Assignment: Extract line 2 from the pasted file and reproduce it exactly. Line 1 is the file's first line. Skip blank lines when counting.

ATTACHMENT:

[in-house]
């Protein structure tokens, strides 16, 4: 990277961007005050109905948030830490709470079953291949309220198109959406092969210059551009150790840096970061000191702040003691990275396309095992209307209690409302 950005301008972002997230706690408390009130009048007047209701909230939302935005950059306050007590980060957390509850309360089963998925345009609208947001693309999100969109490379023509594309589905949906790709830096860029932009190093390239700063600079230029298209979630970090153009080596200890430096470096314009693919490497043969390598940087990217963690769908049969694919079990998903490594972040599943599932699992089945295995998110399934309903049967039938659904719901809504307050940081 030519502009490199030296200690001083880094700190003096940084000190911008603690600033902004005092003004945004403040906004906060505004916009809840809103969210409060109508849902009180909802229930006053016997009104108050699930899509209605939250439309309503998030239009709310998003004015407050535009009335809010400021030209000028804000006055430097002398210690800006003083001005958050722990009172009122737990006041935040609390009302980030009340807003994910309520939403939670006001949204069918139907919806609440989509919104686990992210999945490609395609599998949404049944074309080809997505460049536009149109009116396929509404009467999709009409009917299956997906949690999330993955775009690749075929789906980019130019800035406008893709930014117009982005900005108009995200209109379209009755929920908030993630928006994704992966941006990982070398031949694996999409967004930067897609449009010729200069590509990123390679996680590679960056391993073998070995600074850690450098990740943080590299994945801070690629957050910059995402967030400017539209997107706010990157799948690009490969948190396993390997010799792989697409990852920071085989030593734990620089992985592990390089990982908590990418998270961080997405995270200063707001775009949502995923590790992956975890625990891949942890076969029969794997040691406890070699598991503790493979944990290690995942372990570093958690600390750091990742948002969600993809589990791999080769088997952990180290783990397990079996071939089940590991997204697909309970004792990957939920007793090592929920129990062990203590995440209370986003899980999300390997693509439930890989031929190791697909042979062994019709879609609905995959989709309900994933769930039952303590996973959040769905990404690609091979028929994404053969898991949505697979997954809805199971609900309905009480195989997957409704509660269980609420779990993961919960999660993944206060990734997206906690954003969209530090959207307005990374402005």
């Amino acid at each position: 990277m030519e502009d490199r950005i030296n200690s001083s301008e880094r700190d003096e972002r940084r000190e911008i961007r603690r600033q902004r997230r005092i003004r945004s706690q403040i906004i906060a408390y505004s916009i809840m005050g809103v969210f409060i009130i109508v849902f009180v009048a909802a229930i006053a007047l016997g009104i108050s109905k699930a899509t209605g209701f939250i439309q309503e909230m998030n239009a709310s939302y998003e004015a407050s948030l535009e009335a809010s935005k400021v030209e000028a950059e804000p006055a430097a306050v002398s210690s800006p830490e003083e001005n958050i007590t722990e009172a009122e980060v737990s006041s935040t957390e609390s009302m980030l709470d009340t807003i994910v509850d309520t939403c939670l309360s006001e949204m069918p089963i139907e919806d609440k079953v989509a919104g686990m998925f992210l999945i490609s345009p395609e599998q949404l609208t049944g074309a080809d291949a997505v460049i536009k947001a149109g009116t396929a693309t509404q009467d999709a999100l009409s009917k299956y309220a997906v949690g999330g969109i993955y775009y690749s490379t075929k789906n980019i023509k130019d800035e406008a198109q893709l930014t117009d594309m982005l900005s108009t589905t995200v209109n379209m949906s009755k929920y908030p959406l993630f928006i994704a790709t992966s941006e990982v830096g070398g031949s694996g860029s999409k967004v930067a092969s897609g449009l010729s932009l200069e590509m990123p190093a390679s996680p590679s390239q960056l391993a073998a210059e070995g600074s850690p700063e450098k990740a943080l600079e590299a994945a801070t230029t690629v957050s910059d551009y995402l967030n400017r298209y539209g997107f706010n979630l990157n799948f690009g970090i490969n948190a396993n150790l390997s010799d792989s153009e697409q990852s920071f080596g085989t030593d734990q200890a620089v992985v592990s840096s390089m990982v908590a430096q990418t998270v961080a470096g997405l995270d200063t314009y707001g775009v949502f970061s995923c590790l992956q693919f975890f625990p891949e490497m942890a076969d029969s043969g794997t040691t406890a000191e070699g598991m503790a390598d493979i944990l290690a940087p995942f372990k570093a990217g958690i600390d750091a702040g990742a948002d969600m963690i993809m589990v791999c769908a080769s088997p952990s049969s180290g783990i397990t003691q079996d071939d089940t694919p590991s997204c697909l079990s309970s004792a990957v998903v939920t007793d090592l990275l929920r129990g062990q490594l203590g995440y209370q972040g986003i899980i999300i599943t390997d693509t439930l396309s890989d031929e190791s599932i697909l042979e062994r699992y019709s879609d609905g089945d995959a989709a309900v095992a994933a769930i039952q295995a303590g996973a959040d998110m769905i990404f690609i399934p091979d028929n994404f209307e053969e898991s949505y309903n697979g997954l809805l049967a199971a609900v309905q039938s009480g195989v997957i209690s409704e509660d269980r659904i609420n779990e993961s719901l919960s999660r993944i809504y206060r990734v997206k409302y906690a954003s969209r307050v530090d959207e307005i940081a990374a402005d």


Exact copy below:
């Protein structure tokens, strides 16, 4: 990277961007005050109905948030830490709470079953291949309220198109959406092969210059551009150790840096970061000191702040003691990275396309095992209307209690409302 950005301008972002997230706690408390009130009048007047209701909230939302935005950059306050007590980060957390509850309360089963998925345009609208947001693309999100969109490379023509594309589905949906790709830096860029932009190093390239700063600079230029298209979630970090153009080596200890430096470096314009693919490497043969390598940087990217963690769908049969694919079990998903490594972040599943599932699992089945295995998110399934309903049967039938659904719901809504307050940081 030519502009490199030296200690001083880094700190003096940084000190911008603690600033902004005092003004945004403040906004906060505004916009809840809103969210409060109508849902009180909802229930006053016997009104108050699930899509209605939250439309309503998030239009709310998003004015407050535009009335809010400021030209000028804000006055430097002398210690800006003083001005958050722990009172009122737990006041935040609390009302980030009340807003994910309520939403939670006001949204069918139907919806609440989509919104686990992210999945490609395609599998949404049944074309080809997505460049536009149109009116396929509404009467999709009409009917299956997906949690999330993955775009690749075929789906980019130019800035406008893709930014117009982005900005108009995200209109379209009755929920908030993630928006994704992966941006990982070398031949694996999409967004930067897609449009010729200069590509990123390679996680590679960056391993073998070995600074850690450098990740943080590299994945801070690629957050910059995402967030400017539209997107706010990157799948690009490969948190396993390997010799792989697409990852920071085989030593734990620089992985592990390089990982908590990418998270961080997405995270200063707001775009949502995923590790992956975890625990891949942890076969029969794997040691406890070699598991503790493979944990290690995942372990570093958690600390750091990742948002969600993809589990791999080769088997952990180290783990397990079996071939089940590991997204697909309970004792990957939920007793090592929920129990062990203590995440209370986003899980999300390997693509439930890989031929190791697909042979062994019709879609609905995959989709309900994933769930039952303590996973959040769905990404690609091979028929994404053969898991949505697979997954809805199971609900309905009480195989997957409704509660269980609420779990993961919960999660993944206060990734997206906690954003969209530090959207307005990374402005």